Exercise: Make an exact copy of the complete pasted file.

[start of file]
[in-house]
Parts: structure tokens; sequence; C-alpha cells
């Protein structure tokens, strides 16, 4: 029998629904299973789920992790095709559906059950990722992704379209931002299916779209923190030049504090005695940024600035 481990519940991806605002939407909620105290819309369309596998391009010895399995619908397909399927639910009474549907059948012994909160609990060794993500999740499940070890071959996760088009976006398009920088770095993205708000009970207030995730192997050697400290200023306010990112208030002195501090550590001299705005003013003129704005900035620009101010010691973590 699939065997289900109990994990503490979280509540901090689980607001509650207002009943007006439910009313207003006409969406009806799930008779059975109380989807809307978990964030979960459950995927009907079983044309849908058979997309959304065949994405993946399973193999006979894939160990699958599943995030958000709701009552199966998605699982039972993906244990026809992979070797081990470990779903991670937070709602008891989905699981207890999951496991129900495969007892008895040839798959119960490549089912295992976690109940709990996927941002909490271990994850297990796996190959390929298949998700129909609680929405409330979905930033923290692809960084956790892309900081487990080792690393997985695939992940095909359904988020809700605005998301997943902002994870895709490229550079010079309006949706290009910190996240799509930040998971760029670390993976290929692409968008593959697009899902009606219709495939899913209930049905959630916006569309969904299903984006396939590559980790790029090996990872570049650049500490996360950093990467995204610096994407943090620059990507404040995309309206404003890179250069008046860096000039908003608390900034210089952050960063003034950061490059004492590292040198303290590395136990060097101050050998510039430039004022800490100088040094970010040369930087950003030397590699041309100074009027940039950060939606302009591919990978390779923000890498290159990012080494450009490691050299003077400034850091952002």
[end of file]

[in-house]
Parts: structure tokens; sequence; C-alpha cells
């Protein structure tokens, strides 16, 4: 029998629904299973789920992790095709559906059950990722992704379209931002299916779209923190030049504090005695940024600035 481990519940991806605002939407909620105290819309369309596998391009010895399995619908397909399927639910009474549907059948012994909160609990060794993500999740499940070890071959996760088009976006398009920088770095993205708000009970207030995730192997050697400290200023306010990112208030002195501090550590001299705005003013003129704005900035620009101010010691973590 699939065997289900109990994990503490979280509540901090689980607001509650207002009943007006439910009313207003006409969406009806799930008779059975109380989807809307978990964030979960459950995927009907079983044309849908058979997309959304065949994405993946399973193999006979894939160990699958599943995030958000709701009552199966998605699982039972993906244990026809992979070797081990470990779903991670937070709602008891989905699981207890999951496991129900495969007892008895040839798959119960490549089912295992976690109940709990996927941002909490271990994850297990796996190959390929298949998700129909609680929405409330979905930033923290692809960084956790892309900081487990080792690393997985695939992940095909359904988020809700605005998301997943902002994870895709490229550079010079309006949706290009910190996240799509930040998971760029670390993976290929692409968008593959697009899902009606219709495939899913209930049905959630916006569309969904299903984006396939590559980790790029090996990872570049650049500490996360950093990467995204610096994407943090620059990507404040995309309206404003890179250069008046860096000039908003608390900034210089952050960063003034950061490059004492590292040198303290590395136990060097101050050998510039430039004022800490100088040094970010040369930087950003030397590699041309100074009027940039950060939606302009591919990978390779923000890498290159990012080494450009490691050299003077400034850091952002």